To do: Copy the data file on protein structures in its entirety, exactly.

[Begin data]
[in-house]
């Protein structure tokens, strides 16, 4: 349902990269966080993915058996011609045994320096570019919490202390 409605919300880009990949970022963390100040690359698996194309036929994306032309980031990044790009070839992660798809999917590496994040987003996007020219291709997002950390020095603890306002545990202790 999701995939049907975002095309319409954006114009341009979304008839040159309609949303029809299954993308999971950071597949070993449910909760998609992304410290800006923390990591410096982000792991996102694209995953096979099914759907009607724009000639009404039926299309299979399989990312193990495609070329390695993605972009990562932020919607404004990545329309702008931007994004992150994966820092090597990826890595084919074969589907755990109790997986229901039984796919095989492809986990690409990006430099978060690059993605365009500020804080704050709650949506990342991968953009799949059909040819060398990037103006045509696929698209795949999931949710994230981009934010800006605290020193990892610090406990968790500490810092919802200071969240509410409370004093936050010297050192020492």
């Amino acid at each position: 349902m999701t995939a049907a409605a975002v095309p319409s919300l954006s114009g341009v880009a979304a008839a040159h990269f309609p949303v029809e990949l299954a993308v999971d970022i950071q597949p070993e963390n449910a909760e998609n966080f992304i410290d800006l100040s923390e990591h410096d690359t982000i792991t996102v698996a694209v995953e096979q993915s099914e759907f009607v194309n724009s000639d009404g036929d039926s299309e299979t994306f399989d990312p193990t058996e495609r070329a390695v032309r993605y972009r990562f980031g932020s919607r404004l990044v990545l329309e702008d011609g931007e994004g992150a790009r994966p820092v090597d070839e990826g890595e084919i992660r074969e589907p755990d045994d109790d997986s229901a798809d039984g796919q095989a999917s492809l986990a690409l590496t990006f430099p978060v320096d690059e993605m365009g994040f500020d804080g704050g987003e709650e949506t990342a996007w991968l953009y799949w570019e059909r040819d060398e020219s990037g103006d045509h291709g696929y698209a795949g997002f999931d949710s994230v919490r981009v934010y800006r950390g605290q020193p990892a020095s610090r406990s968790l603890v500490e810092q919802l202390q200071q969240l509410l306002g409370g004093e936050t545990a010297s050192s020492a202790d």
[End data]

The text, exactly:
[in-house]
């Protein structure tokens, strides 16, 4: 349902990269966080993915058996011609045994320096570019919490202390 409605919300880009990949970022963390100040690359698996194309036929994306032309980031990044790009070839992660798809999917590496994040987003996007020219291709997002950390020095603890306002545990202790 999701995939049907975002095309319409954006114009341009979304008839040159309609949303029809299954993308999971950071597949070993449910909760998609992304410290800006923390990591410096982000792991996102694209995953096979099914759907009607724009000639009404039926299309299979399989990312193990495609070329390695993605972009990562932020919607404004990545329309702008931007994004992150994966820092090597990826890595084919074969589907755990109790997986229901039984796919095989492809986990690409990006430099978060690059993605365009500020804080704050709650949506990342991968953009799949059909040819060398990037103006045509696929698209795949999931949710994230981009934010800006605290020193990892610090406990968790500490810092919802200071969240509410409370004093936050010297050192020492």
């Amino acid at each position: 349902m999701t995939a049907a409605a975002v095309p319409s919300l954006s114009g341009v880009a979304a008839a040159h990269f309609p949303v029809e990949l299954a993308v999971d970022i950071q597949p070993e963390n449910a909760e998609n966080f992304i410290d800006l100040s923390e990591h410096d690359t982000i792991t996102v698996a694209v995953e096979q993915s099914e759907f009607v194309n724009s000639d009404g036929d039926s299309e299979t994306f399989d990312p193990t058996e495609r070329a390695v032309r993605y972009r990562f980031g932020s919607r404004l990044v990545l329309e702008d011609g931007e994004g992150a790009r994966p820092v090597d070839e990826g890595e084919i992660r074969e589907p755990d045994d109790d997986s229901a798809d039984g796919q095989a999917s492809l986990a690409l590496t990006f430099p978060v320096d690059e993605m365009g994040f500020d804080g704050g987003e709650e949506t990342a996007w991968l953009y799949w570019e059909r040819d060398e020219s990037g103006d045509h291709g696929y698209a795949g997002f999931d949710s994230v919490r981009v934010y800006r950390g605290q020193p990892a020095s610090r406990s968790l603890v500490e810092q919802l202390q200071q969240l509410l306002g409370g004093e936050t545990a010297s050192s020492a202790d």